In a novel new approach to helping deal with the side effects of brain injury, researchers are looking at the female hormone known as progesterone. It’s a well-known hormone that women’s bodies utilize when they are pregnant and it’s commonly used in some forms of oral contraceptives. Now, according to a new study, it may have a new application: helping lower the risk of disability and death in individuals who have experienced moderate yet traumatic brain injury.
In the past, the use of progesterone in animal studies has shown it can help reduce the amount of swelling that occurs right after an injury to the brain is sustained. The hormone also has shown to help prevent death from occurring in the victim and it can even help improve functional outcomes as well. So how did it fare in the new trial? Let’s have a look.
In the study, which was conducted at Emory University in Atlanta, researchers looked at 100 individuals who experienced brain injury; they all got to an emergency room within 11 hours of the damage happening. The participants in the study were given either placebo or an intravenous dose of progesterone. The placebo and hormone doses were randomly assigned to each individual participating in the study.
The results? After 30 days of the injury occurring, 13% of the participants in the progesterone group died, as compared to 30% in the placebo group. This led the researchers to note that the progesterone resulted in a 57% drop in the death rate due to brain injury.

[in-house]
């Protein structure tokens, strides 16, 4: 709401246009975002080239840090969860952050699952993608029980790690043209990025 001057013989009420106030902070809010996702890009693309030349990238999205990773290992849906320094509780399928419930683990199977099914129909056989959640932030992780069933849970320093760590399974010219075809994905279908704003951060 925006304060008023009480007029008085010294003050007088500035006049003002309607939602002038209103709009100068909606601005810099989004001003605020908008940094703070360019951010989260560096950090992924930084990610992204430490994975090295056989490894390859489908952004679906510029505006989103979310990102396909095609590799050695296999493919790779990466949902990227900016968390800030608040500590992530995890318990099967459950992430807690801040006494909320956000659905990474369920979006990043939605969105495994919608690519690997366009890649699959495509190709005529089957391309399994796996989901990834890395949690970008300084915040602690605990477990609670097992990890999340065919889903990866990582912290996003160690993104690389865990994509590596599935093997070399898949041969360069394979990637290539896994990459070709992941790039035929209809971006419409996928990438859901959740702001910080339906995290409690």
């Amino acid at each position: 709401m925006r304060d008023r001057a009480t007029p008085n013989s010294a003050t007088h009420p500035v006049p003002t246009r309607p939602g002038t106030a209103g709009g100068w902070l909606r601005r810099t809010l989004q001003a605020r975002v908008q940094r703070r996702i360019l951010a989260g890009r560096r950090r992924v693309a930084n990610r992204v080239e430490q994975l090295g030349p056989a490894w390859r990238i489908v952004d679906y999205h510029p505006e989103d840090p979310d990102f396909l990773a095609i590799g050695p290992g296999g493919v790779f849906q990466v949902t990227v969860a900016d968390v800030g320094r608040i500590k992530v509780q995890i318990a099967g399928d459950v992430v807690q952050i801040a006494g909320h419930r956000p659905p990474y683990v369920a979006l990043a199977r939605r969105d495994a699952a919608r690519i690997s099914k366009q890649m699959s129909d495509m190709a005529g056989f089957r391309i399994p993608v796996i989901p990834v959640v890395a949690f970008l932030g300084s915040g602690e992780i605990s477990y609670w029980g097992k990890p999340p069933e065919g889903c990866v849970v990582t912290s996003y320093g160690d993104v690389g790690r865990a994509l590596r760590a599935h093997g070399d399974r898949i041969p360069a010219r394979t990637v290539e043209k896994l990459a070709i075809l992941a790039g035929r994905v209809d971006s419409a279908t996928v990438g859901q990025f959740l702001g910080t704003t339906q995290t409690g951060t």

Also, after getting into contact with 92% of those participants who lived to 30 days after the incident occurred, the progesterone helped with recovery as well (this was noted in those who had moderate brain injury only). It also needs to be noted that those individuals who experienced severe brain injury did not gain any benefits from the progesterone injections.
When it came to administering the hormone, the group that received the injection of progesterone saw some swelling at the site of injection, but that was it. In both groups the researchers noted that no serious side effects occurred.
Progesterone is especially worth noting, as it can enter the brain quickly. Plus, it’s not costly and it has a good past track record of safe use. It’s also a hormone that is easy to administer in patients, which is an added bonus. The researchers will note how progesterone has helped the participants in one year’s time as well, so we’ll keep you posted.
While the findings are indeed encouraging, there’s a lot more research that is needed into this hormone’s benefits for brain injury sufferers. For now, it’s a first step that could lead to a helpful means of treating this devastating condition. Who knows? In the future, receiving an injection of progesterone may be commonplace when a patient comes into the emergency room with a case of head trauma.